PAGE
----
Appoint a committee to go into the matter and recommend a system where the taxpayers’ money allocated for the benefit of poor destitute senior citizens can be dispersed in a useful manner.

Over to you, Finance Minister!
K.K.S. Perera


Open letter to Education Minister

Here’s wishing you strength to correct all that’s wrong

First and foremost, let me congratulate you (though a little too late) on being the Education Minister, one of the most important ministries. You have a Herculean task ahead because the system of education which is politicised is topsy-turvy, but I am sure you are courageous enough to take up the challenge. May you go from strength to strength to cleanse the Augean stables!

I am a retired English trained teacher with about 50 years of teaching experience behind me; in government service, teaching experience abroad and more than 20 years of teaching at an international school in Sri Lanka. At present, I hold classes in English especially to help the government school students. As such I have a clear idea of what is happening in most of the government schools in Colombo.

As it was in the past, there are no school inspectors to assess what is happening in schools. As a result the teachers are at liberty to do what they want. Therefore, flying squads should visit the schools at least once a year. Then they can find out where teachers have gone wrong and guide them on the correct path. Sometimes the syllabus is not covered; the methods they use to teach are not conducive. This is one reason why the standard of education has gone down; especially in English.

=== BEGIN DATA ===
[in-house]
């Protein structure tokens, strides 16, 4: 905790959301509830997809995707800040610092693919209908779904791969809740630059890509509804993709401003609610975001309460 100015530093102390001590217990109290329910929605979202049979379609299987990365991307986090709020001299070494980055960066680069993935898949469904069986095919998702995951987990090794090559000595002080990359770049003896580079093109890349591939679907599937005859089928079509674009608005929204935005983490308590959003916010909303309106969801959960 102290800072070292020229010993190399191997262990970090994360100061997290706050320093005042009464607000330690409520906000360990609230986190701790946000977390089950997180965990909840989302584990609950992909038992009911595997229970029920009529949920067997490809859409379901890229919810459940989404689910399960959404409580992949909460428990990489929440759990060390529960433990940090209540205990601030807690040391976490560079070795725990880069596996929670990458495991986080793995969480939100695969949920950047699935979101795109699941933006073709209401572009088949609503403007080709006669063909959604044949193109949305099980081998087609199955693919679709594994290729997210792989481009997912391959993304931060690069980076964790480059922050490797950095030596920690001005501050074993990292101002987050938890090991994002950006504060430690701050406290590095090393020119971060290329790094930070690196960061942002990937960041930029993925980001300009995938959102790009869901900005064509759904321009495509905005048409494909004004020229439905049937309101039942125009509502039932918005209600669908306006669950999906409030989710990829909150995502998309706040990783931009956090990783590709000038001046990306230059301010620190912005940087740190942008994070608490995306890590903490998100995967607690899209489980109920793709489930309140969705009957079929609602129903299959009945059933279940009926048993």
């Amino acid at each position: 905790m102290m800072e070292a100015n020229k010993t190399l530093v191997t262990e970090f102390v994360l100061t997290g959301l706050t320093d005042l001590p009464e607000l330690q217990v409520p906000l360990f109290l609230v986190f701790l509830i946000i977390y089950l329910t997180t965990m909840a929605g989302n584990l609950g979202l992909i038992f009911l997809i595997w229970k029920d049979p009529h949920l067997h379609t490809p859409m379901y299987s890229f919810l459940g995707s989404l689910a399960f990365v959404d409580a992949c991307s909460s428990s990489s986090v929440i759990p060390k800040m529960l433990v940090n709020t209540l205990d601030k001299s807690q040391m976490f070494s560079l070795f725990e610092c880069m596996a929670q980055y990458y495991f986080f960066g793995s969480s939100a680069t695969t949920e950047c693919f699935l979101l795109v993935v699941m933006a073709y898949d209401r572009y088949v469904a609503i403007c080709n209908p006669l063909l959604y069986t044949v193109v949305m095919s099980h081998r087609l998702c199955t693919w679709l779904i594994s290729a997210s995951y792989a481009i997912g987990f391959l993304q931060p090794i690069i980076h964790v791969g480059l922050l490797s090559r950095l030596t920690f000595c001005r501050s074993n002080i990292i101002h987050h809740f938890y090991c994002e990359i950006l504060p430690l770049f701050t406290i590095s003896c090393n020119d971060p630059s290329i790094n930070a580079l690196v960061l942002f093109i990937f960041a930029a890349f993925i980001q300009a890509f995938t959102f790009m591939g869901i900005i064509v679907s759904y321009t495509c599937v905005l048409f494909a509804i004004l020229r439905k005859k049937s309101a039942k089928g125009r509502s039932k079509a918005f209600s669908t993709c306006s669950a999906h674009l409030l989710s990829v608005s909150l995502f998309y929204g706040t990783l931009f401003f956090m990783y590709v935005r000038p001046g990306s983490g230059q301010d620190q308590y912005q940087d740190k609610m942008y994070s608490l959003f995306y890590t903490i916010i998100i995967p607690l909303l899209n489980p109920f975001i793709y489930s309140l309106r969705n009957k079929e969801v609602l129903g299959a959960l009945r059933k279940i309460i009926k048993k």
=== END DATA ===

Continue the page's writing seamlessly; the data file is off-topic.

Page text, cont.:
Text books published by the Educational Publications Department are another grave problem. There are mistakes in some books especially in the Maths and Science books. Some topics in the Science text books are boring and the illustrations are not appealing to the students. The new Grade 6 and Grade 10 English books look quite attractive and appealing to the children, but the Grade 6 book is too simple.

When it comes to conducting term tests and promotions tests, the Education Department fails totally. Either papers leak or there are mistakes in formulating questions, but the worst is when question papers of previous years are given. Even in the question papers of public examinations there are many mistakes. How irresponsible these officials are! They are playing with young students’ lives. This has to be stopped, Mr. Minister.
It was heartening to note that government schools are banned from collecting money from parents. There are so many other drawbacks in the education system. Parents undergo a titanic struggle to get their children admitted to Grade 1 by hook or by crook, especially in the so-called popular schools. Another hazard is the way the Grade 5 scholarship exam is conducted. Something has to be done about this too but you can’t do all this within hundred days.

The roots of education are bitter but its fruits are sweet. May you as Minister of Education go from strength to strength to make the fruits of education sweet for our children!
Hilda Gunawardana